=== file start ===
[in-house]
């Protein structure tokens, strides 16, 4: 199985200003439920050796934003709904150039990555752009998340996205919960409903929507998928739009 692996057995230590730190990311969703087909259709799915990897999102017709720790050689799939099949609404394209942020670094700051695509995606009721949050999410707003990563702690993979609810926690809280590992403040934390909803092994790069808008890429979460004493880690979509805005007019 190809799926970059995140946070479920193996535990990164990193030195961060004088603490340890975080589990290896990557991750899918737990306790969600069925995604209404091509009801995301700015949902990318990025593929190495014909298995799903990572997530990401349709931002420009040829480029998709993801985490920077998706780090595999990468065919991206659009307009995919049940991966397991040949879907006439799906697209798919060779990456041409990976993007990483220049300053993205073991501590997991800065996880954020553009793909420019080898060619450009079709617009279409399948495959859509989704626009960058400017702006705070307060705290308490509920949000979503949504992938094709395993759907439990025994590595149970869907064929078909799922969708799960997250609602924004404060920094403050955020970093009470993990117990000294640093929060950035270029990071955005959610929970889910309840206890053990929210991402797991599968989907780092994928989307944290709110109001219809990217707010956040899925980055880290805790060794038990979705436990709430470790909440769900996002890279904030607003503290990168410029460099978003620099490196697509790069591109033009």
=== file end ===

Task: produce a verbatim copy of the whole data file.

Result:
[in-house]
């Protein structure tokens, strides 16, 4: 199985200003439920050796934003709904150039990555752009998340996205919960409903929507998928739009 692996057995230590730190990311969703087909259709799915990897999102017709720790050689799939099949609404394209942020670094700051695509995606009721949050999410707003990563702690993979609810926690809280590992403040934390909803092994790069808008890429979460004493880690979509805005007019 190809799926970059995140946070479920193996535990990164990193030195961060004088603490340890975080589990290896990557991750899918737990306790969600069925995604209404091509009801995301700015949902990318990025593929190495014909298995799903990572997530990401349709931002420009040829480029998709993801985490920077998706780090595999990468065919991206659009307009995919049940991966397991040949879907006439799906697209798919060779990456041409990976993007990483220049300053993205073991501590997991800065996880954020553009793909420019080898060619450009079709617009279409399948495959859509989704626009960058400017702006705070307060705290308490509920949000979503949504992938094709395993759907439990025994590595149970869907064929078909799922969708799960997250609602924004404060920094403050955020970093009470993990117990000294640093929060950035270029990071955005959610929970889910309840206890053990929210991402797991599968989907780092994928989307944290709110109001219809990217707010956040899925980055880290805790060794038990979705436990709430470790909440769900996002890279904030607003503290990168410029460099978003620099490196697509790069591109033009």